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Creating Your Own Close Reading Questions

When the concept of close reading first came out I was very confused as to what it meant. As the years went on and we all got more clarity on the Common Core standards and how to implement them, the idea of close reading questions became more manageable.

Despite having a better grasp of it, I still continued to use other people’s resources or our assigned curriculum to teach it. Now, I feel comfortable in choosing literature and developing my own questions from it, and I want you to have that same confidence!

Before we begin…

Here are a couple of reminders about your close reading lessons:

  • Close reading should not be done on every book you read. Read multiple books a week to your students just for the pleasure of reading.
  • Choose one book a week to do an in-depth close read on. You will read this same book multiple times during the week.
  • Take the time to review the book yourself and come up with questions. Don’t do this part on the fly while you are reading to your kids. The questions won’t be as well thought out or in-depth.
  • Once you create the questions for the book, you have them forever. Put in the work in the beginning and then you’ll be set later on!
  • Always be on the lookout for good literature! Amazing new stories come out every day.

Close reading throughout the week

Day 1 – Read the book all the way through without stopping. After the read, ask basic retelling questions to check for comprehension.

Day 2 & 3 – Re-read the book, but stop to ask questions along the way. Not on every page, but around 4-5 questions each day.

Note – with some books I read them all the way through on days 2 AND 3, and with others, I read half on day 2 and the other half on day 3. If you’ve found the right book that your students are super engaged in, they won’t allow you to read only half of the book! LOL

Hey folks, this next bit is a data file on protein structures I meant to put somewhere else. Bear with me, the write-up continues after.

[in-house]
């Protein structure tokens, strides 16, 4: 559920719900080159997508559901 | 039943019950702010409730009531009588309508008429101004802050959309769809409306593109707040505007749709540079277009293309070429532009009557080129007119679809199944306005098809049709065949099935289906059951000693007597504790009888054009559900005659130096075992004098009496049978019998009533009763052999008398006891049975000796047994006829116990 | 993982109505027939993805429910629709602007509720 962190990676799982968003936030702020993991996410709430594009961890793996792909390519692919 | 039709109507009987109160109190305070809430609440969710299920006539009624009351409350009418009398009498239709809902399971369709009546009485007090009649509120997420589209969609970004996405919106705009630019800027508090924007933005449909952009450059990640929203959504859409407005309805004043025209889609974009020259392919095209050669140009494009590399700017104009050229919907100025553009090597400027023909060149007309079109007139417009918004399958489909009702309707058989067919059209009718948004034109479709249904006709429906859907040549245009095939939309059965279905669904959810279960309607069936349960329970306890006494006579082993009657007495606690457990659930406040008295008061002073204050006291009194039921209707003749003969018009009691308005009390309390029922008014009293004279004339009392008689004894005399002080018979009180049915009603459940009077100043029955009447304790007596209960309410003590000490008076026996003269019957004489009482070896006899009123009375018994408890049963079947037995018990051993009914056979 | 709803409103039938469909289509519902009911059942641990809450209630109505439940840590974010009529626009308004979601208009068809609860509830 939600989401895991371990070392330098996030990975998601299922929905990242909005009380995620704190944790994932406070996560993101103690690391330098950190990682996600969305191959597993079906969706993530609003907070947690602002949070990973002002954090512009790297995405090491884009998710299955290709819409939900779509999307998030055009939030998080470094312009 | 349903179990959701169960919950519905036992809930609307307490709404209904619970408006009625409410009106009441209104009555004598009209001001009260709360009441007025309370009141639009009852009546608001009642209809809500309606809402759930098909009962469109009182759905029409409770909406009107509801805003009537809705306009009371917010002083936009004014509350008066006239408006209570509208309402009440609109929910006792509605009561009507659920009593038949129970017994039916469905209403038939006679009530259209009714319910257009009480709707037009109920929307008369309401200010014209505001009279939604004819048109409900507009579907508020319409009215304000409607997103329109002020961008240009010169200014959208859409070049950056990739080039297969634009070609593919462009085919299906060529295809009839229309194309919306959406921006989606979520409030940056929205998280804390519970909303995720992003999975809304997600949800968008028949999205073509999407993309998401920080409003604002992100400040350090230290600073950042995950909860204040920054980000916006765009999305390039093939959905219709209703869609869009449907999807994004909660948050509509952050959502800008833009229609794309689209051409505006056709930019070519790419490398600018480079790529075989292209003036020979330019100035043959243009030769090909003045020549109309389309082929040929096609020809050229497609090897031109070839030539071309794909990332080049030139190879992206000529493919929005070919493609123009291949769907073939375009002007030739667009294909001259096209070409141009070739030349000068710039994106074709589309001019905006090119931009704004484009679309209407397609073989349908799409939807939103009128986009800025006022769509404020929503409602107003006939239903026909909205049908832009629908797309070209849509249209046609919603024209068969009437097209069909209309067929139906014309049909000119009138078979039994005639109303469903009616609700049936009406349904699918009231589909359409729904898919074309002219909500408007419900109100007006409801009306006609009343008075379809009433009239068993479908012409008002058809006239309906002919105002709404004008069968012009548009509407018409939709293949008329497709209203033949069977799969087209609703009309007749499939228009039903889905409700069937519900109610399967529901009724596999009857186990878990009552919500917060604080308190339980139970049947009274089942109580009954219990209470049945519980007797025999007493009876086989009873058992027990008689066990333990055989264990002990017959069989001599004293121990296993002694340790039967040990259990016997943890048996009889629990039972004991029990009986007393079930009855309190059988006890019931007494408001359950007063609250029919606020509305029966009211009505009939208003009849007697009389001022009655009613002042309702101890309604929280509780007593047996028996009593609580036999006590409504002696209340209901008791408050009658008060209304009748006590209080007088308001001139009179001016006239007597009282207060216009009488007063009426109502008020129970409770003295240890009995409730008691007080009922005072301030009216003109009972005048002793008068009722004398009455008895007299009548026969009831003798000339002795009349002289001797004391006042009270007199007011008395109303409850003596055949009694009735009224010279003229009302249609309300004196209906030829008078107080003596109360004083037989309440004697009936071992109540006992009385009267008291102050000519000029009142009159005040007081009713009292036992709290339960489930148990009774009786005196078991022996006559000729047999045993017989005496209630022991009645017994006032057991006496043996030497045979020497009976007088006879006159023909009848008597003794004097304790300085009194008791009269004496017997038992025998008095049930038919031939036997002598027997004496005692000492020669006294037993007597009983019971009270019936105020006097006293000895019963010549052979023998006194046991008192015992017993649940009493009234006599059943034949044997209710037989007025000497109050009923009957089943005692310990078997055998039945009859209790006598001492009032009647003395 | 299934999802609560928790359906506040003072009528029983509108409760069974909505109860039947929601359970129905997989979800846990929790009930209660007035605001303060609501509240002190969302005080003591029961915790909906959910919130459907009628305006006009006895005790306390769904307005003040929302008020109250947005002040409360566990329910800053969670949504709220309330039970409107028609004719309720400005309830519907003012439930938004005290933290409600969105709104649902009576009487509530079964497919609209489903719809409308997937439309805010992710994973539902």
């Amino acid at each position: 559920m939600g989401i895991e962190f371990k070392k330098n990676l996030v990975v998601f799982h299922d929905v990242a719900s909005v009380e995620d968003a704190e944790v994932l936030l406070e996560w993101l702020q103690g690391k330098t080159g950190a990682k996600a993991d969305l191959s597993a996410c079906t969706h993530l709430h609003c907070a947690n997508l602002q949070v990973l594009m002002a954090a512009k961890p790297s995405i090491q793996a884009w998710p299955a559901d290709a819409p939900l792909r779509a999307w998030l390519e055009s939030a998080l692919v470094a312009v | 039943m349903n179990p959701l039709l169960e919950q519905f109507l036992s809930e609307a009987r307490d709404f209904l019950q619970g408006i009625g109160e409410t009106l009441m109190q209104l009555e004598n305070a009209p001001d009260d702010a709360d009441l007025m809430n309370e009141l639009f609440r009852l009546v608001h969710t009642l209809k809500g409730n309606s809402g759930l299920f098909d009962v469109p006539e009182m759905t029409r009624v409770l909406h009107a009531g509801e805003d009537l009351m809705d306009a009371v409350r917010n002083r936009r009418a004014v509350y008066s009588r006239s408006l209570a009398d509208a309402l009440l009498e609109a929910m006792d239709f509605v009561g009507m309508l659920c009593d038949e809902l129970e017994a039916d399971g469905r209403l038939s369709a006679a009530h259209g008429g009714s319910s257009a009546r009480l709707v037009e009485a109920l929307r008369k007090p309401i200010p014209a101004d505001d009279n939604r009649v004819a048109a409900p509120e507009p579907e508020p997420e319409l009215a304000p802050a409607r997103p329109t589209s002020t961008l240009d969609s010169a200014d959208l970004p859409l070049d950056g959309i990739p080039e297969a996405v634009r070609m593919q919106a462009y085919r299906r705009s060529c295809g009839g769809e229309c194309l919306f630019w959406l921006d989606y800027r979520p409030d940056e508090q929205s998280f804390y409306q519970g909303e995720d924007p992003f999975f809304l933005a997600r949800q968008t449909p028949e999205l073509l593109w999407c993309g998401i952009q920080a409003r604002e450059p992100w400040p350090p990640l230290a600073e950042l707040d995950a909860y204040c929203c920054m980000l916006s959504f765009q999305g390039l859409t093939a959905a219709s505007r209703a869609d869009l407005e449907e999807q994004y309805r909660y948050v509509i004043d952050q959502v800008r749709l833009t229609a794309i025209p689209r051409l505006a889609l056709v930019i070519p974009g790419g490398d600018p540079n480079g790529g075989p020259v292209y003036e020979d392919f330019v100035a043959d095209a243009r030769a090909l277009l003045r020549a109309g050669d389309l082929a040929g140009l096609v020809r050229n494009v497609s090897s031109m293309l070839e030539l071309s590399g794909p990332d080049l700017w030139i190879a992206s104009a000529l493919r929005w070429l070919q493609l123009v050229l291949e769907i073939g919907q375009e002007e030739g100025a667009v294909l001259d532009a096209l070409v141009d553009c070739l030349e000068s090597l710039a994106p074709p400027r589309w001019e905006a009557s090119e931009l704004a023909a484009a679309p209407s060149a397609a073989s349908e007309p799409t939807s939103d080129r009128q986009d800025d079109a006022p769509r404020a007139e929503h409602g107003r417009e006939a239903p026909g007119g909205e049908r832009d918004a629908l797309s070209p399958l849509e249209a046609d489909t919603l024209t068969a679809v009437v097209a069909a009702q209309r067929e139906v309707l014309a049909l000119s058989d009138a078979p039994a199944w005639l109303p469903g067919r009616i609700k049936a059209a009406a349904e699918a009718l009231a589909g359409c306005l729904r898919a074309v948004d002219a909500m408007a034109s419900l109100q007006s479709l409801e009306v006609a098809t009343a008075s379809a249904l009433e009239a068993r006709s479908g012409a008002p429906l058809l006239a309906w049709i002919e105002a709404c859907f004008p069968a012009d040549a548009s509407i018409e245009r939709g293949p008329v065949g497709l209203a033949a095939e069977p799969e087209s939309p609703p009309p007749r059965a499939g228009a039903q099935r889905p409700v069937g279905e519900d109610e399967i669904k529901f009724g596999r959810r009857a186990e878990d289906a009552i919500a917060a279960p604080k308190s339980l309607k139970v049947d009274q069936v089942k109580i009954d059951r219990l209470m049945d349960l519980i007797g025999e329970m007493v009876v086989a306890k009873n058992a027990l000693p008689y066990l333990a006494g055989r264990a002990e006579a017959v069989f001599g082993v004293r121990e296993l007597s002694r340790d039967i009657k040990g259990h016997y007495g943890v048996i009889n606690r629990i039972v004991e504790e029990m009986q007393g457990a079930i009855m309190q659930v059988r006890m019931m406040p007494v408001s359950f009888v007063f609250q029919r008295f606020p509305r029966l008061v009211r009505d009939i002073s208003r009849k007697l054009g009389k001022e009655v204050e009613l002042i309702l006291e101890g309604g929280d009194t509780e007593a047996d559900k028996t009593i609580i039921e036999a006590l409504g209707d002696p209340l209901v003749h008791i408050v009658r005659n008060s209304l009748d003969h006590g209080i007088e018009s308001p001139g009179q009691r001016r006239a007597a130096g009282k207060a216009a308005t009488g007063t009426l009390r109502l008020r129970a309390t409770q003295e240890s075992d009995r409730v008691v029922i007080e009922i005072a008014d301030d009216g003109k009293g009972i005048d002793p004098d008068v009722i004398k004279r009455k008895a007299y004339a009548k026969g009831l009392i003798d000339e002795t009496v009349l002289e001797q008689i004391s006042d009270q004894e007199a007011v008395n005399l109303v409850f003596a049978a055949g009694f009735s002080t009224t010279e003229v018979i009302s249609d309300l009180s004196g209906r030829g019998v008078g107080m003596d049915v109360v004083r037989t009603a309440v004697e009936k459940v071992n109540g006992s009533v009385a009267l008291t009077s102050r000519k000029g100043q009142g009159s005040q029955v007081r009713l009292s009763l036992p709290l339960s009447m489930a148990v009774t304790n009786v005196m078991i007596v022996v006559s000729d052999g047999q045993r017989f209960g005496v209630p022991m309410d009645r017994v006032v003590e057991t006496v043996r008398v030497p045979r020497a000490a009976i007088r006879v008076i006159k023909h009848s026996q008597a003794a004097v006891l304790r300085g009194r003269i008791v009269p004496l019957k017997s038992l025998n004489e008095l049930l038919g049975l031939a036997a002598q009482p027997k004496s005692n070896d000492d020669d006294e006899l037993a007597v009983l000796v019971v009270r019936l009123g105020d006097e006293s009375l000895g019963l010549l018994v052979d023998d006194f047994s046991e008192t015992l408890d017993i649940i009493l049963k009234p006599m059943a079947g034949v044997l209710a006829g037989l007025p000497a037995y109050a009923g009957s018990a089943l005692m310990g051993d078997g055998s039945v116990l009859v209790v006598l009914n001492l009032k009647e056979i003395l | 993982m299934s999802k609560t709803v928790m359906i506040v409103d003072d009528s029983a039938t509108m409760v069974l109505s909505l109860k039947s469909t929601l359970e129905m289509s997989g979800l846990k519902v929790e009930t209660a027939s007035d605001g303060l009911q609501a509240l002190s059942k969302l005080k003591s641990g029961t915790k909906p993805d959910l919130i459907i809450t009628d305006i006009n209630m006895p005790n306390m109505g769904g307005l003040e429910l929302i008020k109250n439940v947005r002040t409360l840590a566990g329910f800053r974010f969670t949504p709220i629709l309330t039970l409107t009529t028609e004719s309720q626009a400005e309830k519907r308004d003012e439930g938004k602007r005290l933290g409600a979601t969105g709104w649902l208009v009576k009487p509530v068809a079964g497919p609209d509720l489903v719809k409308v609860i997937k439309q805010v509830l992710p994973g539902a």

Day 4 & 5 – Turn to pre-selected pages to ask pointed questions about the text.

What questions do I ask?

Questions should increase in difficulty as the week progresses. I made a close reading cheat sheet for you to help inspire some ideas. Just fill in the information below to access the freebie:

I write all of my questions down on post-it notes and add them onto the page that the question pertains to. For the basic comprehension questions, I just attach the post-it note to the last page. I write a number on each one of my post-it notes as well, so that I know which day I would like to ask the question.

Make a list of 4-5 vocabulary words that you would like the students to learn. I teach these on the first day before we read the story, and the students listen to try and find them as I read. I review vocabulary words every single day of the week before I start the story. Having a picture attached to the vocabulary word helps immensely!

Which books should I read?

Choosing books for close reading gets easier over time as you begin to see which books students are really engaged in. Look for books with an interesting plot and new vocabulary that you can expose your students to. Below is a list of books that my students LOVED. Students requested these books to be read long after our close reading lessons were done. You can click on each link to purchase the books.

I could go on and on, but these books are a great place to start. I can tell you from personal experience that kids will beg you to read these books over and over. They are rich stories with great vocabulary and eye-catching illustrations.

Always be on the lookout for great literature and spend time on social media looking for recommendations from other teachers. My favorite place to find new books is in little independent book stores. They really take time to curate their collection because of their limited space!

I hope this post has been helpful to you, and please share in the comments any close reading books that you think I need to add to my collection!

Check out some of my other literature resources on the website!:

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